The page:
With so many fashion models and famous people (some of whom are fashion models living here), it's natural that the shopping choices suit their tastes. Ocean Drive, Collins Avenue, Washington Avenue, Lincoln Road, and the accompanying cross streets provide the swankiest shopping streets.
The most popular shopping spots include Gianni Versace, Armani Exchange, Kenneth Cole, Banana Republic, Succa, Nicole Miller, A.B.S., and Island Trading, all of which (and many more) are on or near Ocean Drive, Collins, or Washington. But there's also huge roster of eclectic boutiques on Lincoln Road (e.g., Books & Books and Pink Palm Company), which ideal for strolling and spending.
Dinner: If you ate on Ocean Drive your first night, this is an ideal time to head up to Lincoln Road for an evening of window-shopping (many stores stay open late) and dining. Lincoln Road has rebounded to become one of South Beach's best dining and shopping spots, featuring a 10-block retail district stretching from ocean to bay (including a sharply renovated seven-block pedestrian mall). Many Lincoln Road afficionados shop until they drop into one of many excellent restaurants.
Though residents and visitors may never have dreamed of trading their stone crabs for Mongolian lamb salad, they are definitely finding the time to try Pacific Time (915 Lincoln Road; 305-534-5979; moderate to expensive). Serving what chef/co-owner Jonathan Eismann calls "Asian-influenced American food with a 'French head'," Pacific Time puts out masterful food in a soaring space, where South Beach surfers sit next to Hollywood elite. Eismann combines the American affinity for experimentation with the spices, flavors, and textures of Far East, resulting in dishes like Cedar Roast Atlantic Salmon. While Atlantic salmon rubbed with olive oil and roasted in the oven on a cedar plank epitomizes western ingredients and cooking style, the raw, salted salmon rolls lend an eastern sensibility to the dish. An east/west mustard sauce, blending French pommerey and Japanese wasabi, finishes the concept.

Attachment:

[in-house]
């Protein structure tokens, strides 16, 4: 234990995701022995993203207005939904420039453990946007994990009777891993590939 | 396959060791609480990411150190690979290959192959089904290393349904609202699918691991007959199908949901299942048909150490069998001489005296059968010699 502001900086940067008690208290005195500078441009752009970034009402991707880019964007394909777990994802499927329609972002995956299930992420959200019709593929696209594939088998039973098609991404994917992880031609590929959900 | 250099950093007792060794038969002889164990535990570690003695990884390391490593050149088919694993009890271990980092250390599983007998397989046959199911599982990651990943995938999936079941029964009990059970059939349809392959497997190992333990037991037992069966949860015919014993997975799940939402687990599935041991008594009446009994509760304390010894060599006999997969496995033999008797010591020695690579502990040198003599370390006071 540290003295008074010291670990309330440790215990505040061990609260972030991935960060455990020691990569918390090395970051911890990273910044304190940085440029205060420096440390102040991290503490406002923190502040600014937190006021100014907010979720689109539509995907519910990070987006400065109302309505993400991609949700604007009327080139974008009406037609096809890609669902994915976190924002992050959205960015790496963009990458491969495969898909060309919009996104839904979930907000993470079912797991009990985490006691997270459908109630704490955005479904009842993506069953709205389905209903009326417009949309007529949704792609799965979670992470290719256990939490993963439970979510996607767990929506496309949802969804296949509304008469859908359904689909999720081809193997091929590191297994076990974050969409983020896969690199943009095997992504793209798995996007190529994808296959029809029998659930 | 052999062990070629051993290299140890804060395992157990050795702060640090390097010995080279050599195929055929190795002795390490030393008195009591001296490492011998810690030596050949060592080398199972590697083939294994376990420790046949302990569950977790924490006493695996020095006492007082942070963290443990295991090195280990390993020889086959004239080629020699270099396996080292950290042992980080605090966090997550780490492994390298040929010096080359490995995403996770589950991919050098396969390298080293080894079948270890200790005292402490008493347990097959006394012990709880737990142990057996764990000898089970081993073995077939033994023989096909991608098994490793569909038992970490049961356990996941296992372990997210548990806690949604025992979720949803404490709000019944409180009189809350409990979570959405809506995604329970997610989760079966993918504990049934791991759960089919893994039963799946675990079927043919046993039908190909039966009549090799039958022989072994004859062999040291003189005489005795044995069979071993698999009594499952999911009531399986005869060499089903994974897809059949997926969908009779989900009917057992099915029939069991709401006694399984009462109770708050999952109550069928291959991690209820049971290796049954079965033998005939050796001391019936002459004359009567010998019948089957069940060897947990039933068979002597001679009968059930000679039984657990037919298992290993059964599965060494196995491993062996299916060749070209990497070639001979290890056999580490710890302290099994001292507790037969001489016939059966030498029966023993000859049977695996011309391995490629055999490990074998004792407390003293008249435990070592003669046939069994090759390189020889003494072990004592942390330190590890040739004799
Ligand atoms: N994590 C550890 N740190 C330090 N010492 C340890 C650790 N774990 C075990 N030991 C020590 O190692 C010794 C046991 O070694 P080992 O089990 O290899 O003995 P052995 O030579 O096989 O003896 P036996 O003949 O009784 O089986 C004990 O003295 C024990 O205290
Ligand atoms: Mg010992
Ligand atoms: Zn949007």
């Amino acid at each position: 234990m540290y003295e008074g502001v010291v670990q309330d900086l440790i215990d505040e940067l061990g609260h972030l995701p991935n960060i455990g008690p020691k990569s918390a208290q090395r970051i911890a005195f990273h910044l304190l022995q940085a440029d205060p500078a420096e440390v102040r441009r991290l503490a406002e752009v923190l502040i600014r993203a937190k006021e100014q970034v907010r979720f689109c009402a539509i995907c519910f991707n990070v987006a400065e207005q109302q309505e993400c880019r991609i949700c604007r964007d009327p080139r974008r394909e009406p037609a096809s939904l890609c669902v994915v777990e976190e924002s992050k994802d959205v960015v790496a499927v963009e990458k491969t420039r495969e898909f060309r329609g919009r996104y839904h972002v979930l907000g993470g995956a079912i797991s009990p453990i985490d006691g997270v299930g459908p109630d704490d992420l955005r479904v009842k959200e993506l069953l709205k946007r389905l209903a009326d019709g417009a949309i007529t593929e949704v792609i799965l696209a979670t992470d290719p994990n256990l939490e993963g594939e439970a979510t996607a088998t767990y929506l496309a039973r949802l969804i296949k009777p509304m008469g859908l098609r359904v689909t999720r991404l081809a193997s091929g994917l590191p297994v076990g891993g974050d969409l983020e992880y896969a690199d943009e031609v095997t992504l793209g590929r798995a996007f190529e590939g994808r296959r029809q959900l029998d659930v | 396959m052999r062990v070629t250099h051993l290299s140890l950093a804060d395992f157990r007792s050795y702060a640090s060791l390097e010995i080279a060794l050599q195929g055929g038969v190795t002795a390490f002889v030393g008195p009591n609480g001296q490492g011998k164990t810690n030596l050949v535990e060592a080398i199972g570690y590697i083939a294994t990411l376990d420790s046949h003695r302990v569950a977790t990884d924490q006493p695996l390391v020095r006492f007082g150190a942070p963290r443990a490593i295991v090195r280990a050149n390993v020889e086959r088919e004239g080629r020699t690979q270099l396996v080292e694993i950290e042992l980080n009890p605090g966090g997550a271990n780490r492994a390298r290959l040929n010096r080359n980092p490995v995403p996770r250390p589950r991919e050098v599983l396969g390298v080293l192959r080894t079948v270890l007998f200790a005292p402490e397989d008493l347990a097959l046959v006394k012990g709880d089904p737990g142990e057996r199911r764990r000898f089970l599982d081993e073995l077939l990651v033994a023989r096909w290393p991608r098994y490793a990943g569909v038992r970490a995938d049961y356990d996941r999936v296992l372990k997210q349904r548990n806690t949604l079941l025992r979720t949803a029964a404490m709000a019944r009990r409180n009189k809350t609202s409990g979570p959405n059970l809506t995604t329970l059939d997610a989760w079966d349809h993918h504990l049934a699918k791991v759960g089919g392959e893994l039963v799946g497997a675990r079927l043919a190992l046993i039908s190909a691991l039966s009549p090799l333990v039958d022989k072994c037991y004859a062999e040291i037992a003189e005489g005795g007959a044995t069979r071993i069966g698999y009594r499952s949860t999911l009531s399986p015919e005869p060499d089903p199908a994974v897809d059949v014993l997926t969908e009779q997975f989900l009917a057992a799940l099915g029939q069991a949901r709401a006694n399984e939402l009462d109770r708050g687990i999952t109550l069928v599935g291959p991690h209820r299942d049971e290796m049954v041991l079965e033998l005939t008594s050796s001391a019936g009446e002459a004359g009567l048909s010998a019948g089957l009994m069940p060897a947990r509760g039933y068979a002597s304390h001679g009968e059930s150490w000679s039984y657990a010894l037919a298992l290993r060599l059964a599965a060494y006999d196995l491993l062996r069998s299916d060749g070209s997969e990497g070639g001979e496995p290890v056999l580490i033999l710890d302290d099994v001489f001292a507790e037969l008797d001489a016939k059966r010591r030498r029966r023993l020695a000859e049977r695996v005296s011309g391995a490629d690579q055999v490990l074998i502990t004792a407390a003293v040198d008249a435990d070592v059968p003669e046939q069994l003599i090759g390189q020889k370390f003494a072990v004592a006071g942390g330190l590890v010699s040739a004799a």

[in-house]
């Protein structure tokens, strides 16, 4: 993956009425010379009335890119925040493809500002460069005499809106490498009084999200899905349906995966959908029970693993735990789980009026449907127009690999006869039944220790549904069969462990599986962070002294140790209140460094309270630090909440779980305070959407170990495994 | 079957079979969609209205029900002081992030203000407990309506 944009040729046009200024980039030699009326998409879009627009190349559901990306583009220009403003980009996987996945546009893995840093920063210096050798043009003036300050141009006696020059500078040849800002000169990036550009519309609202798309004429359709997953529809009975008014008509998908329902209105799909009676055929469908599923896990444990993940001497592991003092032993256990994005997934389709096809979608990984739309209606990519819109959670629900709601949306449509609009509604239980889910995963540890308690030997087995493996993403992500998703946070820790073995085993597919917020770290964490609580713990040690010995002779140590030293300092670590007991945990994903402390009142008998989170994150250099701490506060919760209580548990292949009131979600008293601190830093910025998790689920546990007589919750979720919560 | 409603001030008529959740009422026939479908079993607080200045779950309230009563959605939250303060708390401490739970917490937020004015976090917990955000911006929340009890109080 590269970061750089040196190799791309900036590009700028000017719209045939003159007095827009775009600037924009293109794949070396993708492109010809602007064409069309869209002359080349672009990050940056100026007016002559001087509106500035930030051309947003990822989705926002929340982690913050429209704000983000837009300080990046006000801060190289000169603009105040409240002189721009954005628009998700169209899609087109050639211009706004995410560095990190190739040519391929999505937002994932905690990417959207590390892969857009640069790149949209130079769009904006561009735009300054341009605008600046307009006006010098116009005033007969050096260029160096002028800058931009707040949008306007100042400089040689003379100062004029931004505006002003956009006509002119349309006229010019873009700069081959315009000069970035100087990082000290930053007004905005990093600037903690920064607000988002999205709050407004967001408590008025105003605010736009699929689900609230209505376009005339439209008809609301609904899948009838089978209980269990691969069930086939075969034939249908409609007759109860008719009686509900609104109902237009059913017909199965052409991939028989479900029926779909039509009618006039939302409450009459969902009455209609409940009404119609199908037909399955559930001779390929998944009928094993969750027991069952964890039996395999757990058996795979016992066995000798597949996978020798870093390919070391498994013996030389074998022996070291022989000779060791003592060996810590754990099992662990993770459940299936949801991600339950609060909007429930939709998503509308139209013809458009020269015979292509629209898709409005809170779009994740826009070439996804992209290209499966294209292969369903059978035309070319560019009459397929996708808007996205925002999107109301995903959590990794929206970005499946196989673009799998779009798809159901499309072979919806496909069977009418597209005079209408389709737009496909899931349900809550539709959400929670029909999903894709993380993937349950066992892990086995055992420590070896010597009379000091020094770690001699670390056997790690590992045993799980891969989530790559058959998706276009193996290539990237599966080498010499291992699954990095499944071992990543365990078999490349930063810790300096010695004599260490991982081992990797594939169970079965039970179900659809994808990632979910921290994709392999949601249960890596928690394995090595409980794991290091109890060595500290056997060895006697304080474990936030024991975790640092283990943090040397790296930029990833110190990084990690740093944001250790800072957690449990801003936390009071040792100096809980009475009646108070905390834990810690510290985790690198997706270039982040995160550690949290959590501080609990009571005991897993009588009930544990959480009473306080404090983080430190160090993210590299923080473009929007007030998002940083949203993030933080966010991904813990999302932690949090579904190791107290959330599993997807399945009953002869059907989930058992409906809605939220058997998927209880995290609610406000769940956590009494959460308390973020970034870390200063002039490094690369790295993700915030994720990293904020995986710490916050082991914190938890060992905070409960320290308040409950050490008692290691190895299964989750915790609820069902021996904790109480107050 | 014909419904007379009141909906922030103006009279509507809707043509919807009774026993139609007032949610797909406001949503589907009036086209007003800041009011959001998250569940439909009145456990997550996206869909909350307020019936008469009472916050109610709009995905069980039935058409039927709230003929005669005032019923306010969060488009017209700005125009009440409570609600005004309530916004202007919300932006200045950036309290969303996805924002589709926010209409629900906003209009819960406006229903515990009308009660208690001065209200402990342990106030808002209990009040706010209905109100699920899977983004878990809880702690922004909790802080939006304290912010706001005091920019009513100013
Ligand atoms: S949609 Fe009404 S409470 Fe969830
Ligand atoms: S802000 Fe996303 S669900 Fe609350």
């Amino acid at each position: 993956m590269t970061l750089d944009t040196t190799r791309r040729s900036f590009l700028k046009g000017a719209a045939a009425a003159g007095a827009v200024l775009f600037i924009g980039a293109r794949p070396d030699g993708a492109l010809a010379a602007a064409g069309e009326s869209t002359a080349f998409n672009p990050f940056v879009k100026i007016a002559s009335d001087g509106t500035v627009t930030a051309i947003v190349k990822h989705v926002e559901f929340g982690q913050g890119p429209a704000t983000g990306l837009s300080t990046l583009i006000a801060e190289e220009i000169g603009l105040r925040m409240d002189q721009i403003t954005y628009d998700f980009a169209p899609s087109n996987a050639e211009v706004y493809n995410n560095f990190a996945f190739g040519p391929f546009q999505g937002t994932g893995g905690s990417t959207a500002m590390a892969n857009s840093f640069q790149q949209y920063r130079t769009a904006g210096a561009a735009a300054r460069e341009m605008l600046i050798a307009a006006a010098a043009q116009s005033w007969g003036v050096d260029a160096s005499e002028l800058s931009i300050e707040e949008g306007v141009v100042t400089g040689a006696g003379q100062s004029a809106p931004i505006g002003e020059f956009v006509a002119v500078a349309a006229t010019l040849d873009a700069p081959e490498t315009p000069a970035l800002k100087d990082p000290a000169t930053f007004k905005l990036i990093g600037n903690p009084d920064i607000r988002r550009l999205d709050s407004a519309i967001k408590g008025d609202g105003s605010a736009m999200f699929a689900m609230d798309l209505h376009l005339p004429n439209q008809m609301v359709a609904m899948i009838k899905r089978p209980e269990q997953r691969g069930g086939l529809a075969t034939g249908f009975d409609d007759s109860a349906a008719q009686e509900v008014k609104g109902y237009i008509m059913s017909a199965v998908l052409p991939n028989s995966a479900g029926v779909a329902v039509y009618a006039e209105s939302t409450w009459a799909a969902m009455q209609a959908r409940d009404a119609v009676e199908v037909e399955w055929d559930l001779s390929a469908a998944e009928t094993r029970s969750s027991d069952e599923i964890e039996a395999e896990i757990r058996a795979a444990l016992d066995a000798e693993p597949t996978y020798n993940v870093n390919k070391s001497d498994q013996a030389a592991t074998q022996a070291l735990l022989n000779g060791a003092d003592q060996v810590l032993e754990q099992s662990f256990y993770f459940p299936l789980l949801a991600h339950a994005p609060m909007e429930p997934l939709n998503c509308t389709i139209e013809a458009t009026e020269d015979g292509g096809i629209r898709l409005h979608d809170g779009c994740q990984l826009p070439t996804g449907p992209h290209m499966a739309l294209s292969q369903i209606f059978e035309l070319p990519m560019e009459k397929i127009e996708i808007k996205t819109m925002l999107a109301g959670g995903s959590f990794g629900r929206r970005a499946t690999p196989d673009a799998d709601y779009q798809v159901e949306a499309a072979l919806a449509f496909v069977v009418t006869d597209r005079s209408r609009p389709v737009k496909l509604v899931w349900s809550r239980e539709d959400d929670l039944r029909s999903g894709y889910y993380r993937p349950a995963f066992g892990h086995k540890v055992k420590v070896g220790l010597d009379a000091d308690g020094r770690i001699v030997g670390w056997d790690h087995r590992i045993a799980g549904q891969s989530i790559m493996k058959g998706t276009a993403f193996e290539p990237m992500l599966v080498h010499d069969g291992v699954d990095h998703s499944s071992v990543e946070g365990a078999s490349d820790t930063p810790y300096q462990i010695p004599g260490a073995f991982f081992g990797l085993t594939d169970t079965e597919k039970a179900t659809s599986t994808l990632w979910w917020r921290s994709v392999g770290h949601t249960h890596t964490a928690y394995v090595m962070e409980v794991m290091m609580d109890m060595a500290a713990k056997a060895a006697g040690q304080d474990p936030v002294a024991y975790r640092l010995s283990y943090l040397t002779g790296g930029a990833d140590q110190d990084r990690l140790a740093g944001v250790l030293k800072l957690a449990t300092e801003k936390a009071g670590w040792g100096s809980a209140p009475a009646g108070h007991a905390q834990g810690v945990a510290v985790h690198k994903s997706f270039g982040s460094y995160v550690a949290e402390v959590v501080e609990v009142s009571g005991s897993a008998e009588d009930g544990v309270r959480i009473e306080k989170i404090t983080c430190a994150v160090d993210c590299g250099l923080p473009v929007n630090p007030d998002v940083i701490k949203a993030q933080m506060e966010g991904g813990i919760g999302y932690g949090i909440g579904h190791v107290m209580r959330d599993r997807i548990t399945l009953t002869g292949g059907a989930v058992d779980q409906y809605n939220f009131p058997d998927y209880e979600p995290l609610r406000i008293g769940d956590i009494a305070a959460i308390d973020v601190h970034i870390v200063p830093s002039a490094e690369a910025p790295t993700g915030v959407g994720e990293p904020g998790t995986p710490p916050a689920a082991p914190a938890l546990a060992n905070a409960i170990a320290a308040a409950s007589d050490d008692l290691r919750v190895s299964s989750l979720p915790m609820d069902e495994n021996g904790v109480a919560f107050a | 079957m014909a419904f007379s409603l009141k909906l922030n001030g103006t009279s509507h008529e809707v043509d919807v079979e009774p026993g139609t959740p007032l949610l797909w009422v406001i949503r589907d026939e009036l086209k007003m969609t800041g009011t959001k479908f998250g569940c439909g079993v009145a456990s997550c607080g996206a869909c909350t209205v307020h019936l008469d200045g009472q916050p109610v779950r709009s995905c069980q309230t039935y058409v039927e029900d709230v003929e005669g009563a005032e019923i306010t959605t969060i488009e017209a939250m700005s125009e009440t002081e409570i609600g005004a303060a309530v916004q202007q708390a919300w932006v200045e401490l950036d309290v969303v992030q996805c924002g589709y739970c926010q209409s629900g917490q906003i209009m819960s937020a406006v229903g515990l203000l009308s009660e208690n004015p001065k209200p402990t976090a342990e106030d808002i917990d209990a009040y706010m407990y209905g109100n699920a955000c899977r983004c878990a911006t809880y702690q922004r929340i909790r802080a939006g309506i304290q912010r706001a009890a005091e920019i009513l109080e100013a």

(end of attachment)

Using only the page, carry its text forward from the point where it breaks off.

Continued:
Even if you're not lured by the lofts of Van Dyke Loftel (see "Other Recommended Restaurants & Lodgings" below), be sure to have a drink at the Van Dyke Cafe (846 Lincoln Road; 305-534-3600; moderate), which has become a Lincoln Road magnet. The Van Dyke's sister restaurant, News Cafe (see above), is a busy all-day magnet Ocean Drive for creative cafe fare and the Van Dyke Cafe is just as popular.
After dinner, evening entertainment options are diverse. There is a wide variety of performances at the stunning Jackie Gleason Theater (1700 Washington Avenue; 305-673-7300), or a host of scheduled events with Lincoln Road's acclaimed Miami City Ballet (905 Lincoln Road; 305-532-7713), or New World Symphony (541 Lincoln Road; 305-673-3331).
The other option is to take advantage of the active club scene that's prevalent throughout South Beach. Keep in mind, however, that much of the activity doesn't even get started until midnight. From foam parties to Latin-style dancing 'til the wee hours, clubs like Bang, Van Dome, Amnesia, Bash, the Cleveland Bar, Kremlin (gay), Berlin, Glam Slam, Groove Jet, Liquid, 821 (gay), and 841 are all hot to nighttime-trotters. To avoid disappointment or embarassment, be sure to call first to see what's happening at particular clubs on particular nights, as well as to make sure the club hasn't closed or moved in this quickly-changing entertainment environment. Tara Solomon's column in Thursday's Miami Herald and the weekly New Times are also great club resources.
Lodging: Of course, it's easiest just to stay at the Pelican Hotel for a second night, but it's also easy to a another nearby hotel for a different South Beach overnight experience suggested below.
Sunday mornings on the beach are a particularly nice and quiet time for a stroll along the sandy shore. A two-mile-long boardwalk starts at 23rd street, if you're up for a longer walk.